Andrea Lay Hoon Kwa and her team at Duke-NUS Medical School/ Singapore General Hospital, are investigating strategies for managing critically ill patients with difficult-to-treat infections. Using a technique they developed, ineffective antibiotics gain new potency when used as a combined therapy. Additionally, they are looking into optimal prescriptions and combining antibiotics with harmless, naturally occurring viruses that infect bacteria.
At the Agency for Science, Technology and Research (A*STAR)'s Infectious Diseases Labs, scientists are looking for ways to develop strategies against treatable and antibiotic-resistant pathogens. The team at Pablo Bifani’s Antimicrobial Resistance Lab, for example, are looking for special viruses, called bacteriophages, that can be used against antimicrobial resistant bacteria. Amit Singhal’s Bacterial Immunopathology Lab is investigating the mechanisms behind the inflammatory responses caused by major infectious diseases in Southeast Asia, like tuberculosis and dengue. At the Antifungal Resistance Lab, Wang Yue is profiling and characterising the mutations that lead to resistance. He and his team hope their work will lead to the identification of new drug targets. Matthew Tay’s research at the Antimicrobial Biologics Lab is focused on finding ways to develop antibodies that can be used as adjunct therapies against multidrug-resistant pathogens. Finally, Stefan Oehlers at the Bacterial Pathogenesis Lab is using infected zebrafish to rapidly test antibiotic toxicity and their bioavailability to bacteria.
Fish Health Too
Malaysia, Hong Kong, Thailand and Vietnam
Asia produces 90% of the world’s aquaculture, providing an important source of nutrition and employment. Canada’s International Development Research Centre in partnership with the UK Department of Health and Social Care’s Global AMR Innovation Fund (GAMRIF) are supporting several projects in Asia aimed at addressing antimicrobial resistance in the aquaculture industry.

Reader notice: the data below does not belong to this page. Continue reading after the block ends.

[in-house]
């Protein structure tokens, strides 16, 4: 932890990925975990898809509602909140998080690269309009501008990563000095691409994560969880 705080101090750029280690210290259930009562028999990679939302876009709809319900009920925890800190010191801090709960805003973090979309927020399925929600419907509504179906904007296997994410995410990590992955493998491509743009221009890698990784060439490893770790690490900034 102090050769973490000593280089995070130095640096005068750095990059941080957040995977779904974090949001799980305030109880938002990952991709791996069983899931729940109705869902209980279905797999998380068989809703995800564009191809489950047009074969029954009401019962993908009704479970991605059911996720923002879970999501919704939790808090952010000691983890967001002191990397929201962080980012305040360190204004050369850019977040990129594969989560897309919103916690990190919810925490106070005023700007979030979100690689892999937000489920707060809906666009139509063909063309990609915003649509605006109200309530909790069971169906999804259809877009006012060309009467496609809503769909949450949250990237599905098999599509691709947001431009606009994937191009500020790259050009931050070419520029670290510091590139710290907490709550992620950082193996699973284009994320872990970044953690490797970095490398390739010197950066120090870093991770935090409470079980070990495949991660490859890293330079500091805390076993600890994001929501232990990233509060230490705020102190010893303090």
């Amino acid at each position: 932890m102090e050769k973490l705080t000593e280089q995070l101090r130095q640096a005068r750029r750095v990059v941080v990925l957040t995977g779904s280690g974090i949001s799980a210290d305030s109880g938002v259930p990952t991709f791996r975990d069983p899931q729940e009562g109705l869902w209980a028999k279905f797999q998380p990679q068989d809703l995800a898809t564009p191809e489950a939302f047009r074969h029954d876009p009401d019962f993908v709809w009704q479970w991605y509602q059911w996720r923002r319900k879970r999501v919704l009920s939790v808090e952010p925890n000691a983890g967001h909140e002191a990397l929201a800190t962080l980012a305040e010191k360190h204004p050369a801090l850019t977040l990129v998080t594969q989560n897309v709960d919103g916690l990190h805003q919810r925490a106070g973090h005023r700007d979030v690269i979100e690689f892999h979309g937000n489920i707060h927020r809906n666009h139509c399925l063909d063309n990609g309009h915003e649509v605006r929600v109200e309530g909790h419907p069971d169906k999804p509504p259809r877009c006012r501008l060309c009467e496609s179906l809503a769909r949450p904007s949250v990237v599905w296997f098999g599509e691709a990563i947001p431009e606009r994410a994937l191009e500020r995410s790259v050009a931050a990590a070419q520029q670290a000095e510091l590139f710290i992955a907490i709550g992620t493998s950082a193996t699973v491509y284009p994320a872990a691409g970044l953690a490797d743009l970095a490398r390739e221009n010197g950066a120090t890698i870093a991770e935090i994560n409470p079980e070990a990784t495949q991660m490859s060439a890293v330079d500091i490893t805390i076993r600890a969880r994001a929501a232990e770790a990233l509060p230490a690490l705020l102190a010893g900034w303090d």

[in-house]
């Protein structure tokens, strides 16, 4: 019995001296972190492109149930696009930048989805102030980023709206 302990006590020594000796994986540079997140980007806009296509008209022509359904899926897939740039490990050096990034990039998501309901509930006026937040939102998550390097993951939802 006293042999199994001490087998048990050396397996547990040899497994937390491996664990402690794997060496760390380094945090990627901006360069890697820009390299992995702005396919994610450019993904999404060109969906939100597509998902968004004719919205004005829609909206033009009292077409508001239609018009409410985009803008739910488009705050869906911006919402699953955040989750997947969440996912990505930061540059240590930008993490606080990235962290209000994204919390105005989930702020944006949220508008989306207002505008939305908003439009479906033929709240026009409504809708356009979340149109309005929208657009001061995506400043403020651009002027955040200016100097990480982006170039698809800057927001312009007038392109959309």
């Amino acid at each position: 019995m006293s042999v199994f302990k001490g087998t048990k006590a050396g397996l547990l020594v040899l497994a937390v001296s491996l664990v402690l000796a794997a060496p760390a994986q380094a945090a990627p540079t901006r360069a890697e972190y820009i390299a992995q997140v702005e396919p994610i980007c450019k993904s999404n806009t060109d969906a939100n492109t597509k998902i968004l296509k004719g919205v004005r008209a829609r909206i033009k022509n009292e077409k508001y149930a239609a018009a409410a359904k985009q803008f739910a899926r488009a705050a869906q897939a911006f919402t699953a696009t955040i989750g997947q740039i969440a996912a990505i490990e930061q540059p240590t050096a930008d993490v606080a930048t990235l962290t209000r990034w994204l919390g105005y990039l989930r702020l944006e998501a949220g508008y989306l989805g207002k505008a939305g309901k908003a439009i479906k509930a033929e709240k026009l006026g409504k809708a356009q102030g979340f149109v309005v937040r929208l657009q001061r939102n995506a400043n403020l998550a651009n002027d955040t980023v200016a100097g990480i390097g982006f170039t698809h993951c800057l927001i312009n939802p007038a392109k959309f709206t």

At Universiti Putra Malaysia, Natrah Fatin Bt Mohd Ikhsan is using a technology, called ‘quorum quenching’, that can stop bacteria communicating with each other. This enhances the host immunological responses to infection, thus reducing the need for antimicrobial drugs in shrimp aquaculture.
At City University of Hong Kong (CityU), Sophie St-Hilaire, Alicia An and colleagues are investigating ways to reduce bacterial and antibiotic levels in aquaculture environments, as these are known drivers of antimicrobial resistance. This includes improving filtration systems and coating materials to reduce antibiotic leaching for medicated feeds.
Ha Thanh Dong at Thailand’s Asian Institute of Technology and Phan Thi Van and Nguyen Huu Nghia at Vietnam’s Research Institute for Aquaculture No 1 are all investigating the use of ozone nanobubble injections in water to reduce bacterial load and modulate fish and shrimp immune systems, improving their survival when exposed to pathogens.
Vietnam is the world’s largest producer of the freshwater catfish Pangasius, but large-scale losses due to bacterial diseases have resulted in widespread use of antibiotics and the development of AMR. Mags Crumlish at the University of Stirling’s Institute of Aquaculture in the UK is leading a multidisciplinary project to develop innovative vaccines and delivery methods to reduce AMR development in this freshwater aquaculture sector.